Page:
The 61-year-old doctor, who practices in Farsta, south of Stockholm, was first reported by the National Board of Health and Welfare (Socialstyrelsen) in November 2007 over concerns that his alcohol abuse could negatively affect his professional responsibilities.
A decision was taken to place the man on probation for a period of three years starting in January 2008. However, since then the health board documented at least six instances in which the doctor had relapsed into alcohol abuse.
Among other things, the doctor was stopped by police twice in 2010 for driving while intoxicated, resulting in his driver’s licence being revoked.
The incident prompted the health board to launch a new appeal with Sweden’s Medical Responsibility Board (Hälso- och Sjukvårdens Ansvarsnämnd – HSAN) requesting that the doctor’s medical licence be recalled over concerns that he “because of his alcohol abuse could not carry out his professional responsibilities in a satisfactory manner”.
But HSAN rejected the health board’s request, arguing that there was no evidence that the doctor’s alcoholism had affected his work as a doctor.
The agency acknowledged the doctor had suffered a relapse in his alcohol problem, writing he was “wrong” when he “thought it would be possible for him to start drinking modest amounts after a long period of abstinence”.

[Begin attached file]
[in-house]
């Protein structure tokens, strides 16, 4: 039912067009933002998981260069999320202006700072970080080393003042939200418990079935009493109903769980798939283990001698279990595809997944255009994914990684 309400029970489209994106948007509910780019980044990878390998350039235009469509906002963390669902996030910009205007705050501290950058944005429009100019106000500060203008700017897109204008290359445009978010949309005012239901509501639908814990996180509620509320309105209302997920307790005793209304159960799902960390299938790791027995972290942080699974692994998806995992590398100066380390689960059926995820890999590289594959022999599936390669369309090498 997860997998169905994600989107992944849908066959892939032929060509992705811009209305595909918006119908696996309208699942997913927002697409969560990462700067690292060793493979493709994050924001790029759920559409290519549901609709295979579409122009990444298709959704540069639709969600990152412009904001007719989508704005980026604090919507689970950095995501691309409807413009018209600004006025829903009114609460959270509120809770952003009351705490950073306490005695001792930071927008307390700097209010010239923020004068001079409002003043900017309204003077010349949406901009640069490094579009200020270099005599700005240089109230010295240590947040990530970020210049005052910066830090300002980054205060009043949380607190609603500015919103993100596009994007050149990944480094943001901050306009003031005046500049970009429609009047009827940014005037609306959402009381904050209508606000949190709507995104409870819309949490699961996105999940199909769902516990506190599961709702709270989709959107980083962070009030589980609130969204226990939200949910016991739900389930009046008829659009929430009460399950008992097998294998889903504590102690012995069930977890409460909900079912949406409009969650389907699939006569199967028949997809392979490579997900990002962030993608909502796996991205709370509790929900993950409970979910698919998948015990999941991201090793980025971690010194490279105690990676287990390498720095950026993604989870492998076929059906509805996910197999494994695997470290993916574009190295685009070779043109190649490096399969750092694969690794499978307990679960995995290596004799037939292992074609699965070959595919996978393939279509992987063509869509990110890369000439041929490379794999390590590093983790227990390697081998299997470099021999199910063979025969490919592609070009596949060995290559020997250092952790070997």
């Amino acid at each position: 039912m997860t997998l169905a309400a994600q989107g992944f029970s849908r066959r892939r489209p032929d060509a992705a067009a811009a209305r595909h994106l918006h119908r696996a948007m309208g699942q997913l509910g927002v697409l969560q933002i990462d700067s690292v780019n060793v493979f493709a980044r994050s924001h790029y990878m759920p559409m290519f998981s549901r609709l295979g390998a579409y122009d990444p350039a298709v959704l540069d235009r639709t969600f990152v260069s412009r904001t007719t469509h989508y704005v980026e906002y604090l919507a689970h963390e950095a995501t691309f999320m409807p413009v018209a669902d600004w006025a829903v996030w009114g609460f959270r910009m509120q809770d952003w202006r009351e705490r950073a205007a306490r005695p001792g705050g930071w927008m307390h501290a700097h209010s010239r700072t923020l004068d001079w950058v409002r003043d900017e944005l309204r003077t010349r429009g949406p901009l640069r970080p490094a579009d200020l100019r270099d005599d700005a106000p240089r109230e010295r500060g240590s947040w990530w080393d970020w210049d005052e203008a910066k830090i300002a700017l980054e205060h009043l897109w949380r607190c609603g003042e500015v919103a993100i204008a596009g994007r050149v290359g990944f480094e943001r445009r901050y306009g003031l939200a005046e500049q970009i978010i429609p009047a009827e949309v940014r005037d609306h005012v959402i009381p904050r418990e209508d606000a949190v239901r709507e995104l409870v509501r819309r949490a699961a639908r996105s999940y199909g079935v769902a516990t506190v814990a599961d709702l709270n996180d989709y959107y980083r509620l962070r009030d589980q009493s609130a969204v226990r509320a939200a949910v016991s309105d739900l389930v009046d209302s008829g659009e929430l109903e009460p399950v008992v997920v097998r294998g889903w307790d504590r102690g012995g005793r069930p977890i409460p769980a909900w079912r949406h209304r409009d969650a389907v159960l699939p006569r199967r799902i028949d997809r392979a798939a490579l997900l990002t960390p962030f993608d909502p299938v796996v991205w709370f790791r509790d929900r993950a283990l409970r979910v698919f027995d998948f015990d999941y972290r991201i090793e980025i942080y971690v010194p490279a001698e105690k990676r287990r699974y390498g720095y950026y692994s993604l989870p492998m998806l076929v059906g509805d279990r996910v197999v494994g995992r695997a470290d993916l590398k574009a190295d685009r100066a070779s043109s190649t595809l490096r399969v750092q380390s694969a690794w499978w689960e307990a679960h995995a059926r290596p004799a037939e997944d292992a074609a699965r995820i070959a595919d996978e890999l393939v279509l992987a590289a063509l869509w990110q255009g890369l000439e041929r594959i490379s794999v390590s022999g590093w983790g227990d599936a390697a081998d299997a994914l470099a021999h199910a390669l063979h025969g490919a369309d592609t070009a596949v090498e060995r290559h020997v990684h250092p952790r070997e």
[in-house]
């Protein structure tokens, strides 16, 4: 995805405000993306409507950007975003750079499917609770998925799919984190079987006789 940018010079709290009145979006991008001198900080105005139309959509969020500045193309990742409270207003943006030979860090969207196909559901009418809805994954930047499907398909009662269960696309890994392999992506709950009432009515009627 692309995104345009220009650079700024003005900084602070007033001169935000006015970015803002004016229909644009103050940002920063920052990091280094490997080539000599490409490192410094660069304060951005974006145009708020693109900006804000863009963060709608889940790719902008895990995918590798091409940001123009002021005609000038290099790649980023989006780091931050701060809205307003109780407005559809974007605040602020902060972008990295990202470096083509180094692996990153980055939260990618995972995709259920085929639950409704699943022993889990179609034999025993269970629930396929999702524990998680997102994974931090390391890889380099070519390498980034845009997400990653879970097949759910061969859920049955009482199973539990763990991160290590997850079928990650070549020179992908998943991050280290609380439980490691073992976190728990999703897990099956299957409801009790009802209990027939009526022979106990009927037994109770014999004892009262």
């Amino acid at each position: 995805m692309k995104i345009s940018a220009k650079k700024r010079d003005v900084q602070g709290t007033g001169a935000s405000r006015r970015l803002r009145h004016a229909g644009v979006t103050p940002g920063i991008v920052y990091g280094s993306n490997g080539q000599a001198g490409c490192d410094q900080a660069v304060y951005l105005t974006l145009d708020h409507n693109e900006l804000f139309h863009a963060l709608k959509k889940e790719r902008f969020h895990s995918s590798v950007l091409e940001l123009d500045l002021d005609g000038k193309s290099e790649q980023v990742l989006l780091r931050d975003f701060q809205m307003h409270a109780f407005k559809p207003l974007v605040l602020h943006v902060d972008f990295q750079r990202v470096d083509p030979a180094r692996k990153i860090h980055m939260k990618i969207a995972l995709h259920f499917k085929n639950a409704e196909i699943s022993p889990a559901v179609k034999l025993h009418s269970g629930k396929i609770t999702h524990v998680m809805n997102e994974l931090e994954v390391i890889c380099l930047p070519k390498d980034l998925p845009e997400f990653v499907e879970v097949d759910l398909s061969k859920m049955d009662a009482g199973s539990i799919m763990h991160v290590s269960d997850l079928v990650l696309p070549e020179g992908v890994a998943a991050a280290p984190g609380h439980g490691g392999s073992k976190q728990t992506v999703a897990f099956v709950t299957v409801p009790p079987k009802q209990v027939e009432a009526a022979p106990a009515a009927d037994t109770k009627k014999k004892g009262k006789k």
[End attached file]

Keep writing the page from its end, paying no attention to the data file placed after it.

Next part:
“The surveillance he was subjected to through the prescribed probationary period, which has now elapsed, has obviously not resulted in him successfully tacking his addition,” wrote HSAN.
But HSAN said there had been no indications that the man’s excessive drinking had resulted in problems for his patients.
“During his time as an active doctor there have been no incidents where he has put patients in danger and, as far as he knows, that any patients have complained,” the board wrote in its ruling.
In allowing the alcoholic doctor to keep his licence, HSAN also cited a 1999 court ruling which found that alcoholism can’t be seen as sufficient grounds to recall a doctor’s licence.
According to HSAN, the health board failed to show “any circumstances whatsoever” where the doctor’s drinking “threatened patient safety”, and thus ruled the revocation request be dropped.